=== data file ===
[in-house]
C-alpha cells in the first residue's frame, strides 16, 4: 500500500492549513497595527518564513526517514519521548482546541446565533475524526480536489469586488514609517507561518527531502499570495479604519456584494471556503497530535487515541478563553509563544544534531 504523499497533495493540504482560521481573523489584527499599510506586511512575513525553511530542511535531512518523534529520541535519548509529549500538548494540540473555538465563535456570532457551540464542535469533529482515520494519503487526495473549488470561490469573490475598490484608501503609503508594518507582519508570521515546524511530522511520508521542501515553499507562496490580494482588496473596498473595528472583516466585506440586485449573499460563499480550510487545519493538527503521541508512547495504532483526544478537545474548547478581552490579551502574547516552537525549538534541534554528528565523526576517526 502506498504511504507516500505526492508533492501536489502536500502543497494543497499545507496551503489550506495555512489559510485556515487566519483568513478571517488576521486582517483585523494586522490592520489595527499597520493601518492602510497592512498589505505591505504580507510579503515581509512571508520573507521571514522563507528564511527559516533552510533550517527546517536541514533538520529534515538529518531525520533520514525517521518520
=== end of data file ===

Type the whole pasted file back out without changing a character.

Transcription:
[in-house]
C-alpha cells in the first residue's frame, strides 16, 4: 500500500492549513497595527518564513526517514519521548482546541446565533475524526480536489469586488514609517507561518527531502499570495479604519456584494471556503497530535487515541478563553509563544544534531 504523499497533495493540504482560521481573523489584527499599510506586511512575513525553511530542511535531512518523534529520541535519548509529549500538548494540540473555538465563535456570532457551540464542535469533529482515520494519503487526495473549488470561490469573490475598490484608501503609503508594518507582519508570521515546524511530522511520508521542501515553499507562496490580494482588496473596498473595528472583516466585506440586485449573499460563499480550510487545519493538527503521541508512547495504532483526544478537545474548547478581552490579551502574547516552537525549538534541534554528528565523526576517526 502506498504511504507516500505526492508533492501536489502536500502543497494543497499545507496551503489550506495555512489559510485556515487566519483568513478571517488576521486582517483585523494586522490592520489595527499597520493601518492602510497592512498589505505591505504580507510579503515581509512571508520573507521571514522563507528564511527559516533552510533550517527546517536541514533538520529534515538529518531525520533520514525517521518520